It’s no secret that the countryside and the UK’s 150,000 miles of Public Rights of Way (PRoW) have seen a huge increase in use as a result the Covid-19 lockdowns. However, this new-found interest in the outdoors comes as a double-edged sword for landowners, farmers and estate managers.

As we all know, access to and enjoyment of the countryside is hugely beneficial to physical and mental health. And a new-found interest in what the UK countryside offers will have significant benefits to the rural economy.

But recent news stories have highlighted the issues caused by the rise in use of rural footpaths, bridleways and cycle paths.

Trespass and poorly or illegally parked cars around popular walking spots have increased ten-fold. BBQs, fires and litter caused havoc with livestock, crops and pasture.

People wearing inappropriate footwear trying to steer clear of mud and puddles end up making paths ever wider and negatively impacting surrounding crop yields.

Dog attacks on livestock have increased and are likely to only get worse throughout lambing season.

Experts from the Countryside Landowners Association (CLA), the Department for Environment, Food, and Rural Affairs (DEFRA) and the National Farmers Union say a decrease in footfall will not happen anytime soon.

Action must be therefore be taken to prevent damage to the countryside, to farmed and wild animals – and potentially to visitors themselves.

Members of the public need to play a greater part in easing the pressure on the countryside, and reducing the risk of harm to both themselves and livestock.

DEFRA have been utilising social media platforms such as Snapchat to help educate the public and increase awareness. And the CLA have recently written to the government pleading for the Countryside Code to the taught in schools to inform coming generations of the importance of their behaviour in the countryside.

In the meantime, however, it falls to landowners, farmers and estate managers to help preserve and maintain and safe access to (and resposible use of) the countryside.

What you can and should do as a farmer, landowner or estate manager

If you have a bridleway, cycle path or footpath running across your land, you are responsible for maintaining access and looking after the ‘furniture’ (such as gates and fences).

Gain help from your local authority

The good news is that landowners can apply to their local council for a grant of up to 25% of the costs incurred from maintaining PRoW furniture.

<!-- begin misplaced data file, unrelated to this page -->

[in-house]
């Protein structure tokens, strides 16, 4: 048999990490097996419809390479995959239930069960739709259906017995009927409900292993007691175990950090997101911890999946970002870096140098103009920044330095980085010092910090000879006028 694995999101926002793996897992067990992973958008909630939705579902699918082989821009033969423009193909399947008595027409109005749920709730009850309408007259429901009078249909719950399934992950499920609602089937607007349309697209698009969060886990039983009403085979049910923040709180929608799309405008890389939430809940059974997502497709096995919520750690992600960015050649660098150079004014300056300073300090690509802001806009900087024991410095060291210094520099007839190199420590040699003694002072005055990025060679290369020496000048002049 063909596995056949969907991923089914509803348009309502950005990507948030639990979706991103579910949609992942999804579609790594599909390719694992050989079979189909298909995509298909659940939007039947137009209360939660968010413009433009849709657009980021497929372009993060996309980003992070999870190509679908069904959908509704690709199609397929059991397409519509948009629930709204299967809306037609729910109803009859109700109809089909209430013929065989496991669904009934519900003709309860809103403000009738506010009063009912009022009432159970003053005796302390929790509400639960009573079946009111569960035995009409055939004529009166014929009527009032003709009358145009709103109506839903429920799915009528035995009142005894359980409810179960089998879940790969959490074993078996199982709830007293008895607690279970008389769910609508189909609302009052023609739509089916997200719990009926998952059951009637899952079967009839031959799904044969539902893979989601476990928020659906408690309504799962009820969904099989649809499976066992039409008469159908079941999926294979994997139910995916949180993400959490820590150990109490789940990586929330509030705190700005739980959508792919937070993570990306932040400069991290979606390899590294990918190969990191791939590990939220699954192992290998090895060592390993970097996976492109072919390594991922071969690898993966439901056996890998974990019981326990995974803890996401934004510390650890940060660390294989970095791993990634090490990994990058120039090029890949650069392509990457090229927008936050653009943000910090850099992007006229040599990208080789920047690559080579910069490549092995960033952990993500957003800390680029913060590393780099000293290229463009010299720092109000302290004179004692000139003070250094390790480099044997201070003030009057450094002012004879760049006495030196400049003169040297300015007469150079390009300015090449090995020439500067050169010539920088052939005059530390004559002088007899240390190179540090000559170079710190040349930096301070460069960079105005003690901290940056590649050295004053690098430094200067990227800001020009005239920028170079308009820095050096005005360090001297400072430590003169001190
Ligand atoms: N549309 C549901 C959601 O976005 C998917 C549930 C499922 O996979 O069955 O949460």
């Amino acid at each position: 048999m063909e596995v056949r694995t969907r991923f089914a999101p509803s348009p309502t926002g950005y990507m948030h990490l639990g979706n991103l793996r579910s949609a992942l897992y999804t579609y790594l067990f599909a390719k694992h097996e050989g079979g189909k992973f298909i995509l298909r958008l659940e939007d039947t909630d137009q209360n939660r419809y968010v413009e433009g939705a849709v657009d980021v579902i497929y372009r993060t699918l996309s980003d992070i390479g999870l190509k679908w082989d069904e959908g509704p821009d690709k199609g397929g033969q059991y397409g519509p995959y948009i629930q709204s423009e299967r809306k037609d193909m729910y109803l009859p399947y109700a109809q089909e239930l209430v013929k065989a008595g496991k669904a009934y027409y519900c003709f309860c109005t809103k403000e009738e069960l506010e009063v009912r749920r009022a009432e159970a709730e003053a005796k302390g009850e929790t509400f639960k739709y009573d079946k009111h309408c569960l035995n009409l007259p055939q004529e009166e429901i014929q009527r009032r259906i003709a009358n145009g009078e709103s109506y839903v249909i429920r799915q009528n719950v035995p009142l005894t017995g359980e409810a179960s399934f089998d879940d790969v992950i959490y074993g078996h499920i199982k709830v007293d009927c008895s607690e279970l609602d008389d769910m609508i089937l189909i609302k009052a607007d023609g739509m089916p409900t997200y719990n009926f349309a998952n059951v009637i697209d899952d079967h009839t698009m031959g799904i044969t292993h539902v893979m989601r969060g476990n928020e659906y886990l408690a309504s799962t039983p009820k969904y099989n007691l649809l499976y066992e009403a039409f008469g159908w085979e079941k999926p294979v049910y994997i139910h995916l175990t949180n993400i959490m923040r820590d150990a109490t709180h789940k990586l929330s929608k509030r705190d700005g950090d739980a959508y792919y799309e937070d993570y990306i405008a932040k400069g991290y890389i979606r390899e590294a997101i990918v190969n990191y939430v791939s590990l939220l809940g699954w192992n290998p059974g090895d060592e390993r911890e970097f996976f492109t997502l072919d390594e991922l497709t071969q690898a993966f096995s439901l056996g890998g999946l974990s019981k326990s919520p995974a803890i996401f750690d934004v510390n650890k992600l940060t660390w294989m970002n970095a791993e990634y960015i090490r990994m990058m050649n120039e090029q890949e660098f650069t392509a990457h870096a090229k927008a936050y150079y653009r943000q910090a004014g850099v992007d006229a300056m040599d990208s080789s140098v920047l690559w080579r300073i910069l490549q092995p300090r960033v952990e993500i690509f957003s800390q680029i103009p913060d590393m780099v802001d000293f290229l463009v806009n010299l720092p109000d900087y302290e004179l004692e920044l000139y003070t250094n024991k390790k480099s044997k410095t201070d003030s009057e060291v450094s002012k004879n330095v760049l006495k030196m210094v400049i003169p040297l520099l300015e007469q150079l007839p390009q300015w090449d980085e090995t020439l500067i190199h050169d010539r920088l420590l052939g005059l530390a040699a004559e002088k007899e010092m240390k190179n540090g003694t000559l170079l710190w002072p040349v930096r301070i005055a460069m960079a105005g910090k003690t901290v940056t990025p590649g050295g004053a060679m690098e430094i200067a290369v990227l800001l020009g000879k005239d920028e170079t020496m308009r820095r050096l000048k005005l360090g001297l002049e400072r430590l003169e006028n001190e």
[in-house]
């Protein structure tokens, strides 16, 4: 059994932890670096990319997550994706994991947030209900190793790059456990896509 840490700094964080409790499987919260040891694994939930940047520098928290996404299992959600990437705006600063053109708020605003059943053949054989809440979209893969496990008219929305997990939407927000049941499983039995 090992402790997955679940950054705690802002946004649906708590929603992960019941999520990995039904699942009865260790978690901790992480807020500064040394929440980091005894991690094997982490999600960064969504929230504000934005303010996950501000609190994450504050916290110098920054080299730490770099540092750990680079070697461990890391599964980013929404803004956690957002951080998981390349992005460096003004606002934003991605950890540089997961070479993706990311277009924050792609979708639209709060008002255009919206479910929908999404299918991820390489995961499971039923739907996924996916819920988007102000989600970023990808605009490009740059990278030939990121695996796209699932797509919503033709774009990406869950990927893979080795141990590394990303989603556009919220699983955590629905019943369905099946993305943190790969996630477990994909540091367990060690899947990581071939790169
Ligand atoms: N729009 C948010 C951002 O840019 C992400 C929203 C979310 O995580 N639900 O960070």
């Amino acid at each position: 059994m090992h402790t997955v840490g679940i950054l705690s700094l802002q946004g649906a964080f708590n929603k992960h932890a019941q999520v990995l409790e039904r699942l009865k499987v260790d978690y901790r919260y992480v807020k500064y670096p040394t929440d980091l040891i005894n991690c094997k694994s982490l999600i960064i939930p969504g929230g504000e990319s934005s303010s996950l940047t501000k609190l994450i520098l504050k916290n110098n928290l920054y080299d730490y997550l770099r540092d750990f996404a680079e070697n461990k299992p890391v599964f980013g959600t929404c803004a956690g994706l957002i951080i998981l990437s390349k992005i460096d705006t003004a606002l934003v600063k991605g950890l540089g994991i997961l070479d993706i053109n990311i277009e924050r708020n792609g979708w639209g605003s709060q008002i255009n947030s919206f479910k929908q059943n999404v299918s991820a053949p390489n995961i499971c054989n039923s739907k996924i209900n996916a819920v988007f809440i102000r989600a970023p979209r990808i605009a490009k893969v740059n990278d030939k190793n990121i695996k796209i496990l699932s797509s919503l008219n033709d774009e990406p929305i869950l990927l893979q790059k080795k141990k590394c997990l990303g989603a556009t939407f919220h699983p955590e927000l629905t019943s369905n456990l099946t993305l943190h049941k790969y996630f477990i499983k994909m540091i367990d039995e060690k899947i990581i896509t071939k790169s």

Additional good news (in theory) is that the responsibility for the surface of the PRoW falls on the local highways authority, not the landowner. But this is only the case where the surface is maintained at the public’s expense.

Reduce risk around your livestock

You can deploy extra signage to help encourage correct and responsible use of PRoW’s across your land. This could include displaying the Countryside Code, or making people aware of the times of year that a bull or lambs are in a particular field. Any signage should be informative and ‘non-deterring’ (i.e. it should not imply that people cannot not use the right of way).

Owners of livestock that injure or fatally wound the public now face increased fines and penalties of up to £500,000. Particularly aggressive members of a herd or flock should therefore not be placed anywhere near the public as an attempt to discourage use of PRoW.

The Health and Safety Executive (HSE) provides farmers and landowners with advice on the best ways to minimise risk to the public and livestock on a useful document called Sheet 17.

Apply for a PRoW diversion

The easiest way for you to keep the public safe and negate risk is to divert paths around potentially risky livestock, or around footpaths that have been damaged through overuse.

You can apply to your local authority for a temporary diversion – and the process for the additions, removals and alterations of PRoW will be made increasingly easy by the incoming Right of Way Reform Act.

It is also crucial to ensure your particular PRoW is registered with your local council. This helps prevent people exploiting previously used permissive routes or areas of your land they may have walked through for years unchallenged.

You can register your PRoW, check it is registered, or register a change of route via your county council’s website. Those in our region include the following:

For more information and help with how best to manage a PRoW running through your land, or how to police the use of it, call Alex Orttewell or Richard Edge on 01935 852170 or email